Nicola McInnes

Global Communications Manager

Finding ourselves working from home in the midst of a global pandemic was not the idyllic picture I had in mind when preparing to return to work after maternity leave. As much as I love the commute from my bedroom to my kitchen –  navigating this new way of working with a young baby is going to be a challenge.

Here’s what I’ve learned about working from home as a new mum, and some survival tips for fellow new parents out there!

1. Create a safe space

Baby proof and then baby proof again! Sounds obvious, but we didn’t notice just how unsafe our living space was until we tried to spend such sustained time in it. Play pens are great too if you have one. Keep laptop wires well out of the way. They hang down from tables making very tempting rope swings! Think outside the (toy)box! Of course they don’t want to play with their own toys, yours are so much better! Think of novel ways to keep baby occupied: @babyplayhacks on Instagram is a great source of inspiration!

2. Embrace mess!

Don’t try and tidy! It’s going to get a little chaotic, just roll with the mess (unless safety dictates) and tidy once the babe is down for a nap! Speaking of naps….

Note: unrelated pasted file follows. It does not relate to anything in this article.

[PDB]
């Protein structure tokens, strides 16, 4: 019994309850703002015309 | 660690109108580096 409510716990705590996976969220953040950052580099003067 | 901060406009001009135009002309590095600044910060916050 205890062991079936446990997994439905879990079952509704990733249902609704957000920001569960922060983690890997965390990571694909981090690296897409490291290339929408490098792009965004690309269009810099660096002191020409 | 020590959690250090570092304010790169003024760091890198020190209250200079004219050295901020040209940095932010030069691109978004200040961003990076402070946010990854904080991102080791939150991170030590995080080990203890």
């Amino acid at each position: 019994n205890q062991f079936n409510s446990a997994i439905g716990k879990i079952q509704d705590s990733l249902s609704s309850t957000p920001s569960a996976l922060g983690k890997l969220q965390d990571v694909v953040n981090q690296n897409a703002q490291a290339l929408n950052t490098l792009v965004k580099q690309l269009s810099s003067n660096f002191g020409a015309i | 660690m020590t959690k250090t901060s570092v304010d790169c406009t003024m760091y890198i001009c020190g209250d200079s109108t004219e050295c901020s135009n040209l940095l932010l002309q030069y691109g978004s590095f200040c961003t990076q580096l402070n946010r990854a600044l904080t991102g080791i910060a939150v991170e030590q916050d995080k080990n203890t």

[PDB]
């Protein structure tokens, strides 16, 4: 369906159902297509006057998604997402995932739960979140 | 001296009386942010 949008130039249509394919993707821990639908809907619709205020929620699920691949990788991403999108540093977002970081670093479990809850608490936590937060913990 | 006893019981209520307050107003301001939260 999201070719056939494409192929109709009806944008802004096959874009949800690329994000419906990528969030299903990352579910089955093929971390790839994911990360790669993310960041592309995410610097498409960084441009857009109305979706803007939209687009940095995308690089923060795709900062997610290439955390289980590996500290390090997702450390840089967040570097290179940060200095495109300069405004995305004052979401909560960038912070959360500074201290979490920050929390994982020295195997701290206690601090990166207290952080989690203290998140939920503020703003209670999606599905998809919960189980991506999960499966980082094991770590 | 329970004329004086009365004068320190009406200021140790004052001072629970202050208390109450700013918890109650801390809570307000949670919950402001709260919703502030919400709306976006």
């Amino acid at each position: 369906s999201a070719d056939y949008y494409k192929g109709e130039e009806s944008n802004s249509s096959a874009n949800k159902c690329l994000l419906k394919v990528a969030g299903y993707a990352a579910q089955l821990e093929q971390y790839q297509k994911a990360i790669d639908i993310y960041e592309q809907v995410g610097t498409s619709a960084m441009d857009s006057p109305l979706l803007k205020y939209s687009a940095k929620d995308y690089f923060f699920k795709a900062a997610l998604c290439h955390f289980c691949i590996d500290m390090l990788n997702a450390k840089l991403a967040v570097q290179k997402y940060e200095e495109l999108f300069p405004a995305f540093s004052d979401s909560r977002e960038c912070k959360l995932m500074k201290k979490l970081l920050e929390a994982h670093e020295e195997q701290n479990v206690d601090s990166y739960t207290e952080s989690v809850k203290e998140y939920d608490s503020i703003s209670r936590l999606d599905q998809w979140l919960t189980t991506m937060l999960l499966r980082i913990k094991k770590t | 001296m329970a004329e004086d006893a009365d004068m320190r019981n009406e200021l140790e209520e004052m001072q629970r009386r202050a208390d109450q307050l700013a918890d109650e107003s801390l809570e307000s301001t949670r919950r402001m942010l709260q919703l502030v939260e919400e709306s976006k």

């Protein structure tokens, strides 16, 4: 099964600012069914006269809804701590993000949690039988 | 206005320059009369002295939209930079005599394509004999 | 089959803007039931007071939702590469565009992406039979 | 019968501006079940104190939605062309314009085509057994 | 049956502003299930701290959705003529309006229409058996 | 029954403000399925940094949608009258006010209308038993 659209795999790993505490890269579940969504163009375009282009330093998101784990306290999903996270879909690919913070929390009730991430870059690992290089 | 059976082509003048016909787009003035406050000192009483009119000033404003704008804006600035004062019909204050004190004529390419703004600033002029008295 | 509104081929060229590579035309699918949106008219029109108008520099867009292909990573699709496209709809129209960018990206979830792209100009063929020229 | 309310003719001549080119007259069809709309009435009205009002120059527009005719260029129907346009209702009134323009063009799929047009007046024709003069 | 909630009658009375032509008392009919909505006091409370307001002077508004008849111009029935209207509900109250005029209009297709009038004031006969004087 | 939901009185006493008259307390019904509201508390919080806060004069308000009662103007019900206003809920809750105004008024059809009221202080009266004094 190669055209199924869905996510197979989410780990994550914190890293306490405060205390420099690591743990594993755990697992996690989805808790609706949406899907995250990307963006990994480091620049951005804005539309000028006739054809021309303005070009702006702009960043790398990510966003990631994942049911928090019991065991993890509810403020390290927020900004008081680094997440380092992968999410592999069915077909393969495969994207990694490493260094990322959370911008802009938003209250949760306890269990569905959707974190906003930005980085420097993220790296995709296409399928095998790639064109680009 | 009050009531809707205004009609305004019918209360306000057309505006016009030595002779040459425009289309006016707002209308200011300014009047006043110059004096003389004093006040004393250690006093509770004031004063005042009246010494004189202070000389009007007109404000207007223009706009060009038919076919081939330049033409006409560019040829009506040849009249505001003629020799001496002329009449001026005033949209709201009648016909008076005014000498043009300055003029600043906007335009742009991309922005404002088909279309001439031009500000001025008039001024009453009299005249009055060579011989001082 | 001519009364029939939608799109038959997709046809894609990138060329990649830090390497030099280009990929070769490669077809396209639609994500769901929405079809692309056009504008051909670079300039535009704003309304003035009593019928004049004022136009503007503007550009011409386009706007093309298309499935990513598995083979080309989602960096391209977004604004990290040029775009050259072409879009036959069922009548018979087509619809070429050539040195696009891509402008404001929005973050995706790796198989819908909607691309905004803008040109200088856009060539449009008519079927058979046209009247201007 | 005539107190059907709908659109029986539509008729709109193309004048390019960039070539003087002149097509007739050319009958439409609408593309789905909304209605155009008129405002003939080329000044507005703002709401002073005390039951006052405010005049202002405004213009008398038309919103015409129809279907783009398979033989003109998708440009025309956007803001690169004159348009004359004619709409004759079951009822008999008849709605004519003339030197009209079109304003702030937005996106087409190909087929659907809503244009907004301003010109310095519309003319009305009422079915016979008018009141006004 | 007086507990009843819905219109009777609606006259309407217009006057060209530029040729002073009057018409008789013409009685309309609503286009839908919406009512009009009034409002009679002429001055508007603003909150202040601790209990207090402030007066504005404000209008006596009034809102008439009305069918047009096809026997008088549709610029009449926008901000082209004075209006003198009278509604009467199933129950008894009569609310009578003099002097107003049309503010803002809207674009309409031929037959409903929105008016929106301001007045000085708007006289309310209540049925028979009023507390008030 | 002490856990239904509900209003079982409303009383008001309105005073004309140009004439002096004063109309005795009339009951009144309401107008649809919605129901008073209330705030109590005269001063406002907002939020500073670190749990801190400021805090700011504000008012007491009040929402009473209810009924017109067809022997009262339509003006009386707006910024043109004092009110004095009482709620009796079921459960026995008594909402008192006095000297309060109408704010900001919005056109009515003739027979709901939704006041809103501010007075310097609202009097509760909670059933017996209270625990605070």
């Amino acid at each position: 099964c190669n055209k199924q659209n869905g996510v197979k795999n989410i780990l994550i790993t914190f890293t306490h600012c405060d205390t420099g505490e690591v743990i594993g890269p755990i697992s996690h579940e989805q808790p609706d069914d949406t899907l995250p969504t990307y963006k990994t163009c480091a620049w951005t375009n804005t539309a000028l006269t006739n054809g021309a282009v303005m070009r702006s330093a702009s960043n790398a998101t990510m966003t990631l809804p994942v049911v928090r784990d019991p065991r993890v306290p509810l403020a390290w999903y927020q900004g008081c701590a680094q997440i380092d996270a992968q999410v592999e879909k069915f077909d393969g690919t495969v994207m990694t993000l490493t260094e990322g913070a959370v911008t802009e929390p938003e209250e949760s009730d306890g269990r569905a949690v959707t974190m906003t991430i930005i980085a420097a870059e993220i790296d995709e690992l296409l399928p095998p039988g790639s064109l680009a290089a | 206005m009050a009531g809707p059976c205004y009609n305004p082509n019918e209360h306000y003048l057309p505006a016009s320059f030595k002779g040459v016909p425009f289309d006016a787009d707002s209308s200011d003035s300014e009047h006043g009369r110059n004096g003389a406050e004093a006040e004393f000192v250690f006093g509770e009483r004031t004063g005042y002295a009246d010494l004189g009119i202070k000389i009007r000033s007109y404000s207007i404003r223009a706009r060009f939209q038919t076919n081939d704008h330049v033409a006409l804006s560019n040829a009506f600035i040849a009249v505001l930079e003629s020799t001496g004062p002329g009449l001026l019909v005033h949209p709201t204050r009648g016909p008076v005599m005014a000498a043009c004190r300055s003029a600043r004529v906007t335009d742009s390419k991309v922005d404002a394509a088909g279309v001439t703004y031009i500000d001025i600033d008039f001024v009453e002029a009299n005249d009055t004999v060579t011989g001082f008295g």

3. Go hands free! 

Plug in and go. It’s nice to have your camera on for team meetings, but once in a while dial into that conference call on your mobile, plug in some head phones, and go handsfree. Better still, if it coincides with nap time, go for an (isolated) walk with your little one in their pushchair.

4. Declutter

Less is more. With attention spans limited at the best of times, childcare specialists say that less is more when it comes to toys. The temptation to surround your child with toys to keep them occupied can actually lead to them getting overwhelmed and playing with nothing! So, keep things stripped back and simple.

5. Tag-team!

Take shifts. If you’re lucky enough to have a partner also working from home, and if it’s possible, then take shifts looking after the little one during key moments in the day – prioritising important calls, and safe guarding much needed “thinking time” where possible.